- Definitions: Include any relevant definitions (e.g. for "recall").
- Procedure: Describe the step-by-step actions that need to be taken. (This section may also be labelled "Instructions", "Actions" or "Methods".)
- Documentation: List the kinds of records associated with the procedure, as well as where these records are filed and how long you will keep them. (Alternatively, you may state how long you will keep records in your procedures for data and documentation control.)
- Distribution: Identify staff or departments within your company who will receive the procedure.
- Revision sheet or table: Include:
- revision level (i.e. letter, number or combination)
- date of the revision
- effective date of the revision
- a brief description of the change(s)
You may also track revisions as part of your general documentation control procedures.
- Attachments: Include all forms you will use to carry out the procedure (e.g. a recall reporting form).
Appendix G - How to write recall reports
Sections 64 and 65 of the (MDR) require manufacturers and importers to submit reports to Health Canada outlining details about a medical device recall process. This Appendix outlines the information you must provide to Health Canada in your initial and final recall reports.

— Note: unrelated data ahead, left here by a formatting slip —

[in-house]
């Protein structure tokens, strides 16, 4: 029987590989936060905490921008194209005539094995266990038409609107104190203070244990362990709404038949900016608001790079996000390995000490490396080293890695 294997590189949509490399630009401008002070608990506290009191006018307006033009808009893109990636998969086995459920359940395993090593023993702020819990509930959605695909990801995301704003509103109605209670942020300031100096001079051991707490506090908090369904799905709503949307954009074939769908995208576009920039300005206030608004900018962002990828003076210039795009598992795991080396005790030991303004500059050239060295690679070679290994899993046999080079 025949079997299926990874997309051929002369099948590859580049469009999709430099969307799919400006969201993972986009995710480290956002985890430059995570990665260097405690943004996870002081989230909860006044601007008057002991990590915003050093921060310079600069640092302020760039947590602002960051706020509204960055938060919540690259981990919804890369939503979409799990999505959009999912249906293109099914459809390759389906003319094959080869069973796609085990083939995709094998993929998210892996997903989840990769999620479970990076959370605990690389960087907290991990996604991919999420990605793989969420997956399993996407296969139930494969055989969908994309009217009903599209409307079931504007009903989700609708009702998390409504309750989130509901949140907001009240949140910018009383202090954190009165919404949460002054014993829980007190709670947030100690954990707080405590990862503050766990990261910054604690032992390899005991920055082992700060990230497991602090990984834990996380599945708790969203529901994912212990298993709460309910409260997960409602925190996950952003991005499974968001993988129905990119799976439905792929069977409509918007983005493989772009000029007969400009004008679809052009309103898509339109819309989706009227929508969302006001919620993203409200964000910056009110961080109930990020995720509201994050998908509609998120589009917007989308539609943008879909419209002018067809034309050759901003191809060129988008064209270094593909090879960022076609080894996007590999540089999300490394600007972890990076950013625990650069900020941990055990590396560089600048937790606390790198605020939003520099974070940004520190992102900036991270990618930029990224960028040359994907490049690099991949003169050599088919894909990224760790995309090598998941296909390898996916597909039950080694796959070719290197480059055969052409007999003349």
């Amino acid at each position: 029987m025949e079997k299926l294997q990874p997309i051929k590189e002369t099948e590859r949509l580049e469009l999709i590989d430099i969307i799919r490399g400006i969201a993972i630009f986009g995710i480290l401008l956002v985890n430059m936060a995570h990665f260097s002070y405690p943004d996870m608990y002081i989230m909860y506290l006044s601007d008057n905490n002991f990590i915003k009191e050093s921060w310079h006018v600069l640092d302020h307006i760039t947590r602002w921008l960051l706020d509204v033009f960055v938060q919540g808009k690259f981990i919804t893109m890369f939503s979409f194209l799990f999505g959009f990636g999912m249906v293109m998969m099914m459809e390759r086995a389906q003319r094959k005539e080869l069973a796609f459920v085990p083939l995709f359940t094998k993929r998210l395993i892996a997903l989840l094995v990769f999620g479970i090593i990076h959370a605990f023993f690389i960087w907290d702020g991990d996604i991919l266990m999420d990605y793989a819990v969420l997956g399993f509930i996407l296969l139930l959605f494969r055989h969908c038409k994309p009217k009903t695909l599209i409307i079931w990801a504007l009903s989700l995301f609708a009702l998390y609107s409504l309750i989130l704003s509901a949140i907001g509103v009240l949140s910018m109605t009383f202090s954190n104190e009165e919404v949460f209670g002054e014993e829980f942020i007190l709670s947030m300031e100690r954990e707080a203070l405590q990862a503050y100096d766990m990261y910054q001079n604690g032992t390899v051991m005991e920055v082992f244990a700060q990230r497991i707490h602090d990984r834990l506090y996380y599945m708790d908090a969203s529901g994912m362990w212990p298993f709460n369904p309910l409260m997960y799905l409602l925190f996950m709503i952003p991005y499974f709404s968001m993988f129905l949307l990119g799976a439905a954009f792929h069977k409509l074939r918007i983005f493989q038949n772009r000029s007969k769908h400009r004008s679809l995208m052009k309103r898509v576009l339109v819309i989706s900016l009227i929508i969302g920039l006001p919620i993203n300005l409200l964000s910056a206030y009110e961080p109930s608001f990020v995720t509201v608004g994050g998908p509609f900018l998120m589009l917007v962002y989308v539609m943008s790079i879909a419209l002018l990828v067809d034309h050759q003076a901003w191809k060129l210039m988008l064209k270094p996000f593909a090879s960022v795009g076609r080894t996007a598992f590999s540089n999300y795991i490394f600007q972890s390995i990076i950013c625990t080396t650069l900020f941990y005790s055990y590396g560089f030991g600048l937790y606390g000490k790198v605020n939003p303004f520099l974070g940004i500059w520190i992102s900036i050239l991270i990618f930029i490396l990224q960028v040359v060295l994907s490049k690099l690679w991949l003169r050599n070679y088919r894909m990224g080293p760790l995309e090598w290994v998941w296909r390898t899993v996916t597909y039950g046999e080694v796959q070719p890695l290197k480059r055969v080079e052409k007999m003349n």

Section 64: Initial recall report
This section of the MDR outlines specific requirements for what to include in an initial recall report to Health Canada. It states:
The manufacturer and the importer must, on or before undertaking the recall, provide Health Canada with an initial recall report containing the following information:
- The name of the device and its identifier, including the identifier of any medical device that is part of a system, test kit, medical device group, medical device family or medical device group family
- The name and address of the manufacturer and importer, and the name and address of the establishment where the device was manufactured, if different from that of the manufacturer
- The reason for the recall, the nature of the defectiveness or the possible defectiveness and the date on and circumstances under which the defectiveness or possible defectiveness was discovered
- An evaluation of the risk associated with the defectiveness or possible defectiveness
- The number of affected units of the device that the manufacturer or importer:
- manufactured in Canada
- imported into Canada
- sold in Canada
- The period during which the affected units of the device were distributed in Canada by the manufacturer or importer
- The name of each person to whom the affected device was sold by the manufacturer or importer and the number of units sold to each person
- A copy of any communication issued with respect to the recall
- The proposed strategy for conducting the recall, including the date for beginning the recall, information as to how and when the Minister will be informed of the progress of the recall and the proposed date for its completion
- The proposed action to prevent a recurrence of the problem
- The name, title and telephone number of the representative of the manufacturer or importer to contact for any information concerning the recall
To fulfill section 64 requirements, follow these guidelines when writing your initial report: